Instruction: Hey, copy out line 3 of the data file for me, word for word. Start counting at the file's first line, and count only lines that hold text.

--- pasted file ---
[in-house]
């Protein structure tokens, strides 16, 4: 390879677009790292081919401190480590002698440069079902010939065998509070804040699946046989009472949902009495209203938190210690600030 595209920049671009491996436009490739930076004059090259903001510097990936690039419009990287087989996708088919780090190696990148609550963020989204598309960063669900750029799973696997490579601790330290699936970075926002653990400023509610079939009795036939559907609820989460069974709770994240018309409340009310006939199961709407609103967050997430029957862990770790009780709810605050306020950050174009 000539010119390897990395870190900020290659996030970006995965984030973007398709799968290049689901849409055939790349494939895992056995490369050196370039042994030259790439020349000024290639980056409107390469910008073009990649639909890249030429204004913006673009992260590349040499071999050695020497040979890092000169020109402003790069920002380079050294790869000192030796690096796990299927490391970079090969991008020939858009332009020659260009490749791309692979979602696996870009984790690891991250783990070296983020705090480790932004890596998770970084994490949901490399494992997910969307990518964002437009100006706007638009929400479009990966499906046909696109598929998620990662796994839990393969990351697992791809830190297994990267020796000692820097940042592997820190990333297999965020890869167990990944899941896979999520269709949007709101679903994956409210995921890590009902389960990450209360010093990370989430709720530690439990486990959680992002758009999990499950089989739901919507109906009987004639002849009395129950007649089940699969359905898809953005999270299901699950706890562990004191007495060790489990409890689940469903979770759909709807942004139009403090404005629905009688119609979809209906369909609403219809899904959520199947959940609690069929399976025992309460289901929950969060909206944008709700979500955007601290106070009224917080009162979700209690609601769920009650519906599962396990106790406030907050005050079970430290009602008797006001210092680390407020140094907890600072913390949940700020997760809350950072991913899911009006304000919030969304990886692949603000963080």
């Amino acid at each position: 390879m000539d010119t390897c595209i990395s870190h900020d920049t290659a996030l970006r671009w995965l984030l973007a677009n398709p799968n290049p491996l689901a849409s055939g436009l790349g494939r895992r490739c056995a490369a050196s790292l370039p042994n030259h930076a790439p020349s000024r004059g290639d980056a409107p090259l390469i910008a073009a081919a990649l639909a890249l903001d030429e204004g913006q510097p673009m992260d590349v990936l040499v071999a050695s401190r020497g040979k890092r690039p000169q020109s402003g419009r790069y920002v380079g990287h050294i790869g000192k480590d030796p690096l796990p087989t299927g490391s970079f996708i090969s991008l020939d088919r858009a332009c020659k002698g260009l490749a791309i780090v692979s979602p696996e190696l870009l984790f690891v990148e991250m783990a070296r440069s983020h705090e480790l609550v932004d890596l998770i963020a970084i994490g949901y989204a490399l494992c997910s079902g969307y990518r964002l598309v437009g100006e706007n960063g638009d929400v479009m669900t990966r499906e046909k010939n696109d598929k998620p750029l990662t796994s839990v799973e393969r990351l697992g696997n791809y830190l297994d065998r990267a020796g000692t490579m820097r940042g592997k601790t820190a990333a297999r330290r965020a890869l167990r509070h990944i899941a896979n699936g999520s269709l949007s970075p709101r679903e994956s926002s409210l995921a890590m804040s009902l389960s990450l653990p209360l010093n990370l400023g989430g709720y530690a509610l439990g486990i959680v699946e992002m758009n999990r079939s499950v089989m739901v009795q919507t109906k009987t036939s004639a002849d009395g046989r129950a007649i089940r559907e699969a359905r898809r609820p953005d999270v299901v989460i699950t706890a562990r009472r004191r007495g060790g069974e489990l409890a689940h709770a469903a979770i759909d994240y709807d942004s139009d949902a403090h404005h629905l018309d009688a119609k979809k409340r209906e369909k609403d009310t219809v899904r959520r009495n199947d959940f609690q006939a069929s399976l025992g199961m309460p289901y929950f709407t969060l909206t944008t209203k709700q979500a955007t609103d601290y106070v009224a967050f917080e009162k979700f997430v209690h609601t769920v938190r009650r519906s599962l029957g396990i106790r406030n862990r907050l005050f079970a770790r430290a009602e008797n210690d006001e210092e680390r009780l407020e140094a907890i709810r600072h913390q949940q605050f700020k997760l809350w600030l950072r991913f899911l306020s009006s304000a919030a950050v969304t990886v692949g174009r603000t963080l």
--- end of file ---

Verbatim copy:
């Amino acid at each position: 390879m000539d010119t390897c595209i990395s870190h900020d920049t290659a996030l970006r671009w995965l984030l973007a677009n398709p799968n290049p491996l689901a849409s055939g436009l790349g494939r895992r490739c056995a490369a050196s790292l370039p042994n030259h930076a790439p020349s000024r004059g290639d980056a409107p090259l390469i910008a073009a081919a990649l639909a890249l903001d030429e204004g913006q510097p673009m992260d590349v990936l040499v071999a050695s401190r020497g040979k890092r690039p000169q020109s402003g419009r790069y920002v380079g990287h050294i790869g000192k480590d030796p690096l796990p087989t299927g490391s970079f996708i090969s991008l020939d088919r858009a332009c020659k002698g260009l490749a791309i780090v692979s979602p696996e190696l870009l984790f690891v990148e991250m783990a070296r440069s983020h705090e480790l609550v932004d890596l998770i963020a970084i994490g949901y989204a490399l494992c997910s079902g969307y990518r964002l598309v437009g100006e706007n960063g638009d929400v479009m669900t990966r499906e046909k010939n696109d598929k998620p750029l990662t796994s839990v799973e393969r990351l697992g696997n791809y830190l297994d065998r990267a020796g000692t490579m820097r940042g592997k601790t820190a990333a297999r330290r965020a890869l167990r509070h990944i899941a896979n699936g999520s269709l949007s970075p709101r679903e994956s926002s409210l995921a890590m804040s009902l389960s990450l653990p209360l010093n990370l400023g989430g709720y530690a509610l439990g486990i959680v699946e992002m758009n999990r079939s499950v089989m739901v009795q919507t109906k009987t036939s004639a002849d009395g046989r129950a007649i089940r559907e699969a359905r898809r609820p953005d999270v299901v989460i699950t706890a562990r009472r004191r007495g060790g069974e489990l409890a689940h709770a469903a979770i759909d994240y709807d942004s139009d949902a403090h404005h629905l018309d009688a119609k979809k409340r209906e369909k609403d009310t219809v899904r959520r009495n199947d959940f609690q006939a069929s399976l025992g199961m309460p289901y929950f709407t969060l909206t944008t209203k709700q979500a955007t609103d601290y106070v009224a967050f917080e009162k979700f997430v209690h609601t769920v938190r009650r519906s599962l029957g396990i106790r406030n862990r907050l005050f079970a770790r430290a009602e008797n210690d006001e210092e680390r009780l407020e140094a907890i709810r600072h913390q949940q605050f700020k997760l809350w600030l950072r991913f899911l306020s009006s304000a919030a950050v969304t990886v692949g174009r603000t963080l």